The long answer is not directly. Humans need sunlight to make Vitamin D, which helps us absorb calcium from our food. You can take all the calcium supplements you want, but unless you have enough Vitamin D, they won't really help. Calcium is important for building bones and making tooth enamel, and also for general good health, since calcium is important for muscle contraction and nerve function (nerves help with conscious thought, movement, body functions and collecting information from our environment like touch, smell, sound, taste, pain, etc). New data from nutrition scientists suggests that many people do not get enough sunlight to make the Vitamin D they need to absorb calcium. (Sunscreen screens out the type of light needed to make Vitamin D.) I'm guessing that humans could probably survive without sunlight, although our bones wouldn't develop normally.

What we really need sunlight for, and what ALL animals on earth need sunlight for, is the creation of food. Humans and other animals are called heterotrophs, which means "other" "feeding". Heterotrophs need to eat other organisms to survive. If you're a vegetarian, the organisms you are eating are plants. If you eat meat, the organisms you are eating are animals, and those animals probably ate plants, or ate other organisms that ate plants. For example, cows eat plants like grass and corn. Chickens eat plants and insects and worms. Those insects and worms got their food from plants, or from other insects and bacteria that ate plants. This is called a food chain, and it allows you to figure out the source of all your food. Write down a list of everything you ate for lunch and figure out where that food came from. (You may need to get help from your teacher to do this.) For example, if you had a hamburger and fries: the bread in the bun was made of flour, which comes from plants. The beef came from cows, which eat plants. The lettuce, onions and tomatoes came from plants. The fries are potatoes, which are plants. If you had a Coke with it, the sugar in the Coke came from plants. If you do this, you'll soon realize that the ultimate source of ALL food is plants. How can plants make their own food? They are able to use the energy in sunlight to make food from gas in the atmosphere and water and nutrients in the soil. This is a process called "photosynthesis", which means "to make food" "from sunlight". It's pretty amazing, when you think about it, but it means that plants cannot live without sunlight. So in this sense, humans and all heterotrophs need sunlight because we need plants for food and plants need sunlight. There are VERY few exceptions to this, and these animals live at the bottom of the ocean, or in other environments where there is no sunlight.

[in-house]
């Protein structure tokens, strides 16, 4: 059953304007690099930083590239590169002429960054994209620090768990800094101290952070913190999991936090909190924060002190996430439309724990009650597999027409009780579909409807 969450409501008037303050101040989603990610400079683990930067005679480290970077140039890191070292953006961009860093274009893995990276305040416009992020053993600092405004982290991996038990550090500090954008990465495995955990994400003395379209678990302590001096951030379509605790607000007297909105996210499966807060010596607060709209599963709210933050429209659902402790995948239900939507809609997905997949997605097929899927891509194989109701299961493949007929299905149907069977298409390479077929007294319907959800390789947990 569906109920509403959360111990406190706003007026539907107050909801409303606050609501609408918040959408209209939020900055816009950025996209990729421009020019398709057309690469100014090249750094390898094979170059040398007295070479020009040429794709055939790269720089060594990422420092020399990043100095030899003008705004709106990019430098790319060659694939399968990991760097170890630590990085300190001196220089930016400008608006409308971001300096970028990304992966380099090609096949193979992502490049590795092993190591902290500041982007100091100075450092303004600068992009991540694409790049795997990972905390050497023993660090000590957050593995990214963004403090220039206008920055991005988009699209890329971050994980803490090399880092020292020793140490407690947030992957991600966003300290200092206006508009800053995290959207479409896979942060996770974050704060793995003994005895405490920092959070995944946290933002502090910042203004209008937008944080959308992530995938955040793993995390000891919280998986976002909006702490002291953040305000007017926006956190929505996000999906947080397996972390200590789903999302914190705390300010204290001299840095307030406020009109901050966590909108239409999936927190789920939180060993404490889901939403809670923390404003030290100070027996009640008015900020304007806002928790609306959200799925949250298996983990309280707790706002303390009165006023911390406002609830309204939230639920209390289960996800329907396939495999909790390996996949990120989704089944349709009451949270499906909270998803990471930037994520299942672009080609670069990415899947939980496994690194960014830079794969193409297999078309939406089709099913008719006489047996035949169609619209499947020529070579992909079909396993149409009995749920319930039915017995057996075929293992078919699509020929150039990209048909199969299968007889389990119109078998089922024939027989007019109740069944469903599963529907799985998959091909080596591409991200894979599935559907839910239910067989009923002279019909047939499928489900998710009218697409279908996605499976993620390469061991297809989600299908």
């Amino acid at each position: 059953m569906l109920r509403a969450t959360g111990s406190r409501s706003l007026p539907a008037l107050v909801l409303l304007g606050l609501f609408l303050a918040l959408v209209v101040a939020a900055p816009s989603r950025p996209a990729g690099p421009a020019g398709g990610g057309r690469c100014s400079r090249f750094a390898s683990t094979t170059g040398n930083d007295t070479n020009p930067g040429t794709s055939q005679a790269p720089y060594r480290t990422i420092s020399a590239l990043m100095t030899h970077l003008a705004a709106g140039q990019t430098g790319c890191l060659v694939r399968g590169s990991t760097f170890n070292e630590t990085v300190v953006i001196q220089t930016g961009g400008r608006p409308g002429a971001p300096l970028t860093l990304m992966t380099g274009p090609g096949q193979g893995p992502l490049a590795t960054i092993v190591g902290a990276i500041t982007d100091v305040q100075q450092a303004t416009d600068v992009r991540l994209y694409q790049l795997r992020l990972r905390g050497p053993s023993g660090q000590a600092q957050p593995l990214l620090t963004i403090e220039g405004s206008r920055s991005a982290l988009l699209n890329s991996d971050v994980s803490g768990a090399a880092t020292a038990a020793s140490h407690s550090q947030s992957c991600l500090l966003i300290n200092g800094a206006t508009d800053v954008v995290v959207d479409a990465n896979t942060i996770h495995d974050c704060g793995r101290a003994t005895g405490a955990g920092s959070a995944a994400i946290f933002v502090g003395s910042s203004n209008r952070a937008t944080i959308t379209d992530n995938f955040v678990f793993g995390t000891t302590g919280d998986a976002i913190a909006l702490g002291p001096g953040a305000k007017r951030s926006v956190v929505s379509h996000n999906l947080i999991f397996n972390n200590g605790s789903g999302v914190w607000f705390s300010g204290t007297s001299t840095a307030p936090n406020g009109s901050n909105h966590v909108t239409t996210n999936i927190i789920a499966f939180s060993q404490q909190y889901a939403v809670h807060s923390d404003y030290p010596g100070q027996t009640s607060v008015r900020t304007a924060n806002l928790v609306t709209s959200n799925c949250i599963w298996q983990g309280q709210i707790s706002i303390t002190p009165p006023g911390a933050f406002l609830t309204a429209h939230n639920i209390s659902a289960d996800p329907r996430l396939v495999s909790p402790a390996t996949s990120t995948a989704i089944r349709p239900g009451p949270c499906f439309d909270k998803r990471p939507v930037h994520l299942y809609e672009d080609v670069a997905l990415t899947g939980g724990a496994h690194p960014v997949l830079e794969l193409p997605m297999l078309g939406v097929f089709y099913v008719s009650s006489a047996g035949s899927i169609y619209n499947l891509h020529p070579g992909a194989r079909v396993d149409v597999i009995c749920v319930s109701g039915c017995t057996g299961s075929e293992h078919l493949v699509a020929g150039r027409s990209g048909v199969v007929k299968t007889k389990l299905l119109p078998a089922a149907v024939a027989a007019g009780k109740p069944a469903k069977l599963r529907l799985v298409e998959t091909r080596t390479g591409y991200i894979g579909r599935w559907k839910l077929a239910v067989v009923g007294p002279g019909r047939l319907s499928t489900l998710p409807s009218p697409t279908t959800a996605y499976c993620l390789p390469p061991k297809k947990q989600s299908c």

Click Here to return to the search form.

University of California, Santa Barbara Materials Research Laboratory National Science Foundation
This program is co-sponsored by the National Science Foundation and UCSB School-University Partnerships
Copyright © 2017 The Regents of the University of California,
All Rights Reserved.
UCSB Terms of Use